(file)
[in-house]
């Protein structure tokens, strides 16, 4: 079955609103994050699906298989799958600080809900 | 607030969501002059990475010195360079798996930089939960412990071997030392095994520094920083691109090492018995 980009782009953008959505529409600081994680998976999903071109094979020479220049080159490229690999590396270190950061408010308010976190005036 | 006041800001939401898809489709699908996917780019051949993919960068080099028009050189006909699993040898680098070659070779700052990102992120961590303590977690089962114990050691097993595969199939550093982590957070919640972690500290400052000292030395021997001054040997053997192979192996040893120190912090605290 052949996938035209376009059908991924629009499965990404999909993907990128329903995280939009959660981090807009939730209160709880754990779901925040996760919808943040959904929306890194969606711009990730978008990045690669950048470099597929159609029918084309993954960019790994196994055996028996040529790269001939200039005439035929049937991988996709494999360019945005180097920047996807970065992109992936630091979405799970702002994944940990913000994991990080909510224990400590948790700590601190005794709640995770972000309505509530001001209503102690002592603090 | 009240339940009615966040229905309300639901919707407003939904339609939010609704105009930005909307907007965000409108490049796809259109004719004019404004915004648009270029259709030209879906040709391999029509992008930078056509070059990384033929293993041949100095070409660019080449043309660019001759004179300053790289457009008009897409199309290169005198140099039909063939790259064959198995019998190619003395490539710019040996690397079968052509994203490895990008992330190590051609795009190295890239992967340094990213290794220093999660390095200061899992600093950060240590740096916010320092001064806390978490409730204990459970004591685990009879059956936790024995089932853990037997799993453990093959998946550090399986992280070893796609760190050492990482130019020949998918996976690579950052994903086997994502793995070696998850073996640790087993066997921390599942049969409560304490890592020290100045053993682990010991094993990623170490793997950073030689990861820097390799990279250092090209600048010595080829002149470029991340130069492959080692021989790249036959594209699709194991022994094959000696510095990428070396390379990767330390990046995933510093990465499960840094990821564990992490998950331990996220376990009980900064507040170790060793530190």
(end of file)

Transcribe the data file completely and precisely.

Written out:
[in-house]
């Protein structure tokens, strides 16, 4: 079955609103994050699906298989799958600080809900 | 607030969501002059990475010195360079798996930089939960412990071997030392095994520094920083691109090492018995 980009782009953008959505529409600081994680998976999903071109094979020479220049080159490229690999590396270190950061408010308010976190005036 | 006041800001939401898809489709699908996917780019051949993919960068080099028009050189006909699993040898680098070659070779700052990102992120961590303590977690089962114990050691097993595969199939550093982590957070919640972690500290400052000292030395021997001054040997053997192979192996040893120190912090605290 052949996938035209376009059908991924629009499965990404999909993907990128329903995280939009959660981090807009939730209160709880754990779901925040996760919808943040959904929306890194969606711009990730978008990045690669950048470099597929159609029918084309993954960019790994196994055996028996040529790269001939200039005439035929049937991988996709494999360019945005180097920047996807970065992109992936630091979405799970702002994944940990913000994991990080909510224990400590948790700590601190005794709640995770972000309505509530001001209503102690002592603090 | 009240339940009615966040229905309300639901919707407003939904339609939010609704105009930005909307907007965000409108490049796809259109004719004019404004915004648009270029259709030209879906040709391999029509992008930078056509070059990384033929293993041949100095070409660019080449043309660019001759004179300053790289457009008009897409199309290169005198140099039909063939790259064959198995019998190619003395490539710019040996690397079968052509994203490895990008992330190590051609795009190295890239992967340094990213290794220093999660390095200061899992600093950060240590740096916010320092001064806390978490409730204990459970004591685990009879059956936790024995089932853990037997799993453990093959998946550090399986992280070893796609760190050492990482130019020949998918996976690579950052994903086997994502793995070696998850073996640790087993066997921390599942049969409560304490890592020290100045053993682990010991094993990623170490793997950073030689990861820097390799990279250092090209600048010595080829002149470029991340130069492959080692021989790249036959594209699709194991022994094959000696510095990428070396390379990767330390990046995933510093990465499960840094990821564990992490998950331990996220376990009980900064507040170790060793530190």